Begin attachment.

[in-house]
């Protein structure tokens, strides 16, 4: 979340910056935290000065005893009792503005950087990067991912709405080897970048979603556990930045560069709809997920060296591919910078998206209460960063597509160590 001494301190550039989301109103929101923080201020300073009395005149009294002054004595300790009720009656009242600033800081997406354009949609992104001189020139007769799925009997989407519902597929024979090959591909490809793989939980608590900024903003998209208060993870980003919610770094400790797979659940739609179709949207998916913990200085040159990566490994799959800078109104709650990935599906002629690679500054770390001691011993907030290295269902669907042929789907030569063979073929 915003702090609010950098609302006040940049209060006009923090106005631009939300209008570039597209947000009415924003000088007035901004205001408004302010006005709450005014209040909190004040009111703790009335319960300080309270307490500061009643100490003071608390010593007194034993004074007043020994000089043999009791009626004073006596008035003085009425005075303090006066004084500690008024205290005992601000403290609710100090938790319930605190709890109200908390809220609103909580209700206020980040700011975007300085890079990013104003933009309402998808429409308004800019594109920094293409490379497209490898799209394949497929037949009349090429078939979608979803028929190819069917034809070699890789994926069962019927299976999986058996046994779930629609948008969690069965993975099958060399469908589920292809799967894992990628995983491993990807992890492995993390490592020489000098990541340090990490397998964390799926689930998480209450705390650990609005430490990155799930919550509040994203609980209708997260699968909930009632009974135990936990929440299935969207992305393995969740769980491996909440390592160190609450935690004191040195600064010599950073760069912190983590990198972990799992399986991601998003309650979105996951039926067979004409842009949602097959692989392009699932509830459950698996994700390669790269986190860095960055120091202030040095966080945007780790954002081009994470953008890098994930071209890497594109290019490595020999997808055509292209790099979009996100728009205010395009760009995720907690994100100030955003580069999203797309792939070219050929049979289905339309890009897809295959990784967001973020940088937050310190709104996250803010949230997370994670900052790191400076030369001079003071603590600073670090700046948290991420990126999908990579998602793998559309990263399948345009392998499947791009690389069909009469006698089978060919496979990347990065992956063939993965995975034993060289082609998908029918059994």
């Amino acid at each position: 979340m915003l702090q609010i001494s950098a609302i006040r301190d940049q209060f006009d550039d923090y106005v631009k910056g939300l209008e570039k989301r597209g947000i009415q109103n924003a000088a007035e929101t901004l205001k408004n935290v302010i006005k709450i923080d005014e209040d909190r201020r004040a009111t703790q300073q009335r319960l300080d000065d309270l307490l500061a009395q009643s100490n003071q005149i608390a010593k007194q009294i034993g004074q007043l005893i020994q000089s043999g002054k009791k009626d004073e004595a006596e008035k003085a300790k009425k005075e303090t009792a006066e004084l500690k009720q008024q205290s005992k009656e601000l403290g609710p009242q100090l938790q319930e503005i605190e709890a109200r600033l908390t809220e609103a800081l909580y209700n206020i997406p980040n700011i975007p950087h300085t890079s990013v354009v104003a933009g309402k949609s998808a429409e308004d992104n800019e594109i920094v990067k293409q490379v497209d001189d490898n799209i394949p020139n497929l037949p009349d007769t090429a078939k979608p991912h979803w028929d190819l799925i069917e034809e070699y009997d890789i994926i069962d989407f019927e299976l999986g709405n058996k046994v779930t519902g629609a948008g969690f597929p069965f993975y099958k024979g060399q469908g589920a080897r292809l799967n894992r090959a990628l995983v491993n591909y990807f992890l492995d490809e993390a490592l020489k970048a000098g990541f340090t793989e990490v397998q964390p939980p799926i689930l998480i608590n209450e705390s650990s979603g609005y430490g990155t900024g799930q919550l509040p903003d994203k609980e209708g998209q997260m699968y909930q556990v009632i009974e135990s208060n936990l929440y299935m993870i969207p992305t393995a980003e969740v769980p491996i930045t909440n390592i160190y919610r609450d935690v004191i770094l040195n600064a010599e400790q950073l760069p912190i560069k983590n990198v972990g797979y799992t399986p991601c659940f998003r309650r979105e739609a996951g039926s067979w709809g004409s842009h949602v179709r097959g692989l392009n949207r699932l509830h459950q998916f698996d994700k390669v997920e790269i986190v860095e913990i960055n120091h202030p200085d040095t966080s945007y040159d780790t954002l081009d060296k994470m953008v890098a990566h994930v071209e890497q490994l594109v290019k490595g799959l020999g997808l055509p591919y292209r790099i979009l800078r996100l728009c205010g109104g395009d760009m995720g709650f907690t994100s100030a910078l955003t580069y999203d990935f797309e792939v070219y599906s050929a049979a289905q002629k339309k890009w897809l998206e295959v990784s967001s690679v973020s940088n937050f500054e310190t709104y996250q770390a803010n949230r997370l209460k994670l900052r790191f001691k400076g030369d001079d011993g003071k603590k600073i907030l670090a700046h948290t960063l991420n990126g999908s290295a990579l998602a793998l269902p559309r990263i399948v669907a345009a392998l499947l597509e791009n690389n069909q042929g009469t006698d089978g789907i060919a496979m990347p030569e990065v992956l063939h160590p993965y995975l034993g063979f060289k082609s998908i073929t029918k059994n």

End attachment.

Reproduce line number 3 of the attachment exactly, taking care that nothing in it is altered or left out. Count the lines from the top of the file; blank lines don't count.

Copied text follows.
């Amino acid at each position: 979340m915003l702090q609010i001494s950098a609302i006040r301190d940049q209060f006009d550039d923090y106005v631009k910056g939300l209008e570039k989301r597209g947000i009415q109103n924003a000088a007035e929101t901004l205001k408004n935290v302010i006005k709450i923080d005014e209040d909190r201020r004040a009111t703790q300073q009335r319960l300080d000065d309270l307490l500061a009395q009643s100490n003071q005149i608390a010593k007194q009294i034993g004074q007043l005893i020994q000089s043999g002054k009791k009626d004073e004595a006596e008035k003085a300790k009425k005075e303090t009792a006066e004084l500690k009720q008024q205290s005992k009656e601000l403290g609710p009242q100090l938790q319930e503005i605190e709890a109200r600033l908390t809220e609103a800081l909580y209700n206020i997406p980040n700011i975007p950087h300085t890079s990013v354009v104003a933009g309402k949609s998808a429409e308004d992104n800019e594109i920094v990067k293409q490379v497209d001189d490898n799209i394949p020139n497929l037949p009349d007769t090429a078939k979608p991912h979803w028929d190819l799925i069917e034809e070699y009997d890789i994926i069962d989407f019927e299976l999986g709405n058996k046994v779930t519902g629609a948008g969690f597929p069965f993975y099958k024979g060399q469908g589920a080897r292809l799967n894992r090959a990628l995983v491993n591909y990807f992890l492995d490809e993390a490592l020489k970048a000098g990541f340090t793989e990490v397998q964390p939980p799926i689930l998480i608590n209450e705390s650990s979603g609005y430490g990155t900024g799930q919550l509040p903003d994203k609980e209708g998209q997260m699968y909930q556990v009632i009974e135990s208060n936990l929440y299935m993870i969207p992305t393995a980003e969740v769980p491996i930045t909440n390592i160190y919610r609450d935690v004191i770094l040195n600064a010599e400790q950073l760069p912190i560069k983590n990198v972990g797979y799992t399986p991601c659940f998003r309650r979105e739609a996951g039926s067979w709809g004409s842009h949602v179709r097959g692989l392009n949207r699932l509830h459950q998916f698996d994700k390669v997920e790269i986190v860095e913990i960055n120091h202030p200085d040095t966080s945007y040159d780790t954002l081009d060296k994470m953008v890098a990566h994930v071209e890497q490994l594109v290019k490595g799959l020999g997808l055509p591919y292209r790099i979009l800078r996100l728009c205010g109104g395009d760009m995720g709650f907690t994100s100030a910078l955003t580069y999203d990935f797309e792939v070219y599906s050929a049979a289905q002629k339309k890009w897809l998206e295959v990784s967001s690679v973020s940088n937050f500054e310190t709104y996250q770390a803010n949230r997370l209460k994670l900052r790191f001691k400076g030369d001079d011993g003071k603590k600073i907030l670090a700046h948290t960063l991420n990126g999908s290295a990579l998602a793998l269902p559309r990263i399948v669907a345009a392998l499947l597509e791009n690389n069909q042929g009469t006698d089978g789907i060919a496979m990347p030569e990065v992956l063939h160590p993965y995975l034993g063979f060289k082609s998908i073929t029918k059994n």